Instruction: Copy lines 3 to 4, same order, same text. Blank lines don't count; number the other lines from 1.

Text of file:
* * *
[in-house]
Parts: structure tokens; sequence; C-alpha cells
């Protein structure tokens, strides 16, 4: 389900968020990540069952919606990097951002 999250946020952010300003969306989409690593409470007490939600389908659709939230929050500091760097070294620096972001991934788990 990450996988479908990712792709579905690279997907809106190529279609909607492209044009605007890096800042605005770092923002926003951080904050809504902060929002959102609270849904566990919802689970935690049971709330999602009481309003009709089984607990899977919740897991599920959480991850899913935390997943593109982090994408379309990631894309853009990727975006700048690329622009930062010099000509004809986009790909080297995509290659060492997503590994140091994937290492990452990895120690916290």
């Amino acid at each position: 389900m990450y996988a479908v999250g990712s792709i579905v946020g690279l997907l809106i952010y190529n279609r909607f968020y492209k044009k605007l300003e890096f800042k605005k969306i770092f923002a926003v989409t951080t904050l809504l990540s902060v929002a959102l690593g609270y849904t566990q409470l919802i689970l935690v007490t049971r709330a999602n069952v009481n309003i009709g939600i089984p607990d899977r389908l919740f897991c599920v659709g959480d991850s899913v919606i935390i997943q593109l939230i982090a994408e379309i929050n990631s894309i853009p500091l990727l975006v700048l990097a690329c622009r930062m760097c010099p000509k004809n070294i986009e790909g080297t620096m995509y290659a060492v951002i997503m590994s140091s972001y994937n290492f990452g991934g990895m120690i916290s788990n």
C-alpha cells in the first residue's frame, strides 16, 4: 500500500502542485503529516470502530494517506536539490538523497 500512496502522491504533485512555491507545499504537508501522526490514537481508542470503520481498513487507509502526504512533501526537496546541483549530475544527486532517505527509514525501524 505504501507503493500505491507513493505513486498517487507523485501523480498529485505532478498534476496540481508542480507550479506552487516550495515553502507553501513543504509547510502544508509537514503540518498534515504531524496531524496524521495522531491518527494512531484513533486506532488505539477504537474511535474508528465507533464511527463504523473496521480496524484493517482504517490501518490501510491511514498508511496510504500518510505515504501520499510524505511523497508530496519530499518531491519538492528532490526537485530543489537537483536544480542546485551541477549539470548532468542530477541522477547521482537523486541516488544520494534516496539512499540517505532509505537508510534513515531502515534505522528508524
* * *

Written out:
């Protein structure tokens, strides 16, 4: 389900968020990540069952919606990097951002 999250946020952010300003969306989409690593409470007490939600389908659709939230929050500091760097070294620096972001991934788990 990450996988479908990712792709579905690279997907809106190529279609909607492209044009605007890096800042605005770092923002926003951080904050809504902060929002959102609270849904566990919802689970935690049971709330999602009481309003009709089984607990899977919740897991599920959480991850899913935390997943593109982090994408379309990631894309853009990727975006700048690329622009930062010099000509004809986009790909080297995509290659060492997503590994140091994937290492990452990895120690916290």
């Amino acid at each position: 389900m990450y996988a479908v999250g990712s792709i579905v946020g690279l997907l809106i952010y190529n279609r909607f968020y492209k044009k605007l300003e890096f800042k605005k969306i770092f923002a926003v989409t951080t904050l809504l990540s902060v929002a959102l690593g609270y849904t566990q409470l919802i689970l935690v007490t049971r709330a999602n069952v009481n309003i009709g939600i089984p607990d899977r389908l919740f897991c599920v659709g959480d991850s899913v919606i935390i997943q593109l939230i982090a994408e379309i929050n990631s894309i853009p500091l990727l975006v700048l990097a690329c622009r930062m760097c010099p000509k004809n070294i986009e790909g080297t620096m995509y290659a060492v951002i997503m590994s140091s972001y994937n290492f990452g991934g990895m120690i916290s788990n």